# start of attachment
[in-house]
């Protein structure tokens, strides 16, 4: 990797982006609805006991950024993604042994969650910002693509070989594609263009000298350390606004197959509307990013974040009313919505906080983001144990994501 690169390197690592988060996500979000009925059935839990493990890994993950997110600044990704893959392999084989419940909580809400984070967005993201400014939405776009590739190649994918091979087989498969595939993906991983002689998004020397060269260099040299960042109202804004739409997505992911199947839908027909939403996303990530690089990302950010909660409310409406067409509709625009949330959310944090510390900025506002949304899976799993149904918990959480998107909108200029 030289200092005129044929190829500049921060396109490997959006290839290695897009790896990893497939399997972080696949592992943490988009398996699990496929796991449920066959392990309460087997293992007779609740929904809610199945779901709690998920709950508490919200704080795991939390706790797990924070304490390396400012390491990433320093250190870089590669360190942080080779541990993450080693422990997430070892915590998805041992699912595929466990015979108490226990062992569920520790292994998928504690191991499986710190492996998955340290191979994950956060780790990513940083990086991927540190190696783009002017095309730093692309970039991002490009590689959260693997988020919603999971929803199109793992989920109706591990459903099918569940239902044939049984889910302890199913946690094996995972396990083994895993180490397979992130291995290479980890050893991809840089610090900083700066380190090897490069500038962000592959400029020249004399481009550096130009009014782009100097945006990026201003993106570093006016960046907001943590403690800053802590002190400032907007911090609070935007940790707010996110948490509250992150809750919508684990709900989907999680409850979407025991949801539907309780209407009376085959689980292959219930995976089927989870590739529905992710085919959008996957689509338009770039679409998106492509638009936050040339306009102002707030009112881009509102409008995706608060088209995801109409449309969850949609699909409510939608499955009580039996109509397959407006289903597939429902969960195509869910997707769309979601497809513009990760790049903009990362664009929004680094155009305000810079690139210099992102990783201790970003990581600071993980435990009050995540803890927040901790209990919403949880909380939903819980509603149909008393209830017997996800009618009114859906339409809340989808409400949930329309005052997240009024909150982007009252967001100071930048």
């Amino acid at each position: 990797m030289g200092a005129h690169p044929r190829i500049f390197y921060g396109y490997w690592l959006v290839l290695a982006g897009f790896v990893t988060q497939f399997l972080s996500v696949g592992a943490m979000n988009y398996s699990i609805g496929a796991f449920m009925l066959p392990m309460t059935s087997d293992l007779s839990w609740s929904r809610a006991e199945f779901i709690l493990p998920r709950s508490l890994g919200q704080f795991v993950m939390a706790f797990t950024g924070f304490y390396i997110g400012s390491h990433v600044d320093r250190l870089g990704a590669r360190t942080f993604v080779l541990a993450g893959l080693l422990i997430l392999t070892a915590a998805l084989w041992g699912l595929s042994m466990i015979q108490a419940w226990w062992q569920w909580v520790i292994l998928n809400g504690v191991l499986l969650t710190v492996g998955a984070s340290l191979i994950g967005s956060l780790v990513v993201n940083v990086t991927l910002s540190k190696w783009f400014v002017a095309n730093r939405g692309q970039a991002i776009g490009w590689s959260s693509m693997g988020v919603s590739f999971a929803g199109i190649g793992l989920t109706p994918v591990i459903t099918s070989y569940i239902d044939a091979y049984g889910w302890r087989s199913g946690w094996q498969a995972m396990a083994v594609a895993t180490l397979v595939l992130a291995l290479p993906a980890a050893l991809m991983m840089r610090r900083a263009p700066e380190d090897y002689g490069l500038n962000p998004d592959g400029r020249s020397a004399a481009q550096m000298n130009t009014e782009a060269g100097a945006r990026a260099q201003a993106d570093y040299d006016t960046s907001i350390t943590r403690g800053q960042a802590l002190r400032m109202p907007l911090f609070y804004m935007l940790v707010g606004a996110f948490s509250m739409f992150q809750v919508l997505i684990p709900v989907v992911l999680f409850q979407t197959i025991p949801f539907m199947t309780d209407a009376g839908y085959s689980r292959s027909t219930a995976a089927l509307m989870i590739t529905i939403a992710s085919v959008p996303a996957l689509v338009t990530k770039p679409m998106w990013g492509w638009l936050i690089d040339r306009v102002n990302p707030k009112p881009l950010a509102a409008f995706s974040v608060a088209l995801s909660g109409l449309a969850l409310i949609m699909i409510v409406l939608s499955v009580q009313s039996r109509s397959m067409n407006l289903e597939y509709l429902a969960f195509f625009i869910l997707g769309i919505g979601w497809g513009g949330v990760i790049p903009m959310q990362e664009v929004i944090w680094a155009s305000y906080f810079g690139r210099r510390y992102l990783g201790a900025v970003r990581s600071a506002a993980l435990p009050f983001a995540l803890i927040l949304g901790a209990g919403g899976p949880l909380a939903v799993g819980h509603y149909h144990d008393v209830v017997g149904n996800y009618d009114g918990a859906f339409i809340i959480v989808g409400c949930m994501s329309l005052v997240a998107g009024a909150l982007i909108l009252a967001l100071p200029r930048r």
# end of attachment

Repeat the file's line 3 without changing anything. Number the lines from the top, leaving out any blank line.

């Amino acid at each position: 990797m030289g200092a005129h690169p044929r190829i500049f390197y921060g396109y490997w690592l959006v290839l290695a982006g897009f790896v990893t988060q497939f399997l972080s996500v696949g592992a943490m979000n988009y398996s699990i609805g496929a796991f449920m009925l066959p392990m309460t059935s087997d293992l007779s839990w609740s929904r809610a006991e199945f779901i709690l493990p998920r709950s508490l890994g919200q704080f795991v993950m939390a706790f797990t950024g924070f304490y390396i997110g400012s390491h990433v600044d320093r250190l870089g990704a590669r360190t942080f993604v080779l541990a993450g893959l080693l422990i997430l392999t070892a915590a998805l084989w041992g699912l595929s042994m466990i015979q108490a419940w226990w062992q569920w909580v520790i292994l998928n809400g504690v191991l499986l969650t710190v492996g998955a984070s340290l191979i994950g967005s956060l780790v990513v993201n940083v990086t991927l910002s540190k190696w783009f400014v002017a095309n730093r939405g692309q970039a991002i776009g490009w590689s959260s693509m693997g988020v919603s590739f999971a929803g199109i190649g793992l989920t109706p994918v591990i459903t099918s070989y569940i239902d044939a091979y049984g889910w302890r087989s199913g946690w094996q498969a995972m396990a083994v594609a895993t180490l397979v595939l992130a291995l290479p993906a980890a050893l991809m991983m840089r610090r900083a263009p700066e380190d090897y002689g490069l500038n962000p998004d592959g400029r020249s020397a004399a481009q550096m000298n130009t009014e782009a060269g100097a945006r990026a260099q201003a993106d570093y040299d006016t960046s907001i350390t943590r403690g800053q960042a802590l002190r400032m109202p907007l911090f609070y804004m935007l940790v707010g606004a996110f948490s509250m739409f992150q809750v919508l997505i684990p709900v989907v992911l999680f409850q979407t197959i025991p949801f539907m199947t309780d209407a009376g839908y085959s689980r292959s027909t219930a995976a089927l509307m989870i590739t529905i939403a992710s085919v959008p996303a996957l689509v338009t990530k770039p679409m998106w990013g492509w638009l936050i690089d040339r306009v102002n990302p707030k009112p881009l950010a509102a409008f995706s974040v608060a088209l995801s909660g109409l449309a969850l409310i949609m699909i409510v409406l939608s499955v009580q009313s039996r109509s397959m067409n407006l289903e597939y509709l429902a969960f195509f625009i869910l997707g769309i919505g979601w497809g513009g949330v990760i790049p903009m959310q990362e664009v929004i944090w680094a155009s305000y906080f810079g690139r210099r510390y992102l990783g201790a900025v970003r990581s600071a506002a993980l435990p009050f983001a995540l803890i927040l949304g901790a209990g919403g899976p949880l909380a939903v799993g819980h509603y149909h144990d008393v209830v017997g149904n996800y009618d009114g918990a859906f339409i809340i959480v989808g409400c949930m994501s329309l005052v997240a998107g009024a909150l982007i909108l009252a967001l100071p200029r930048r």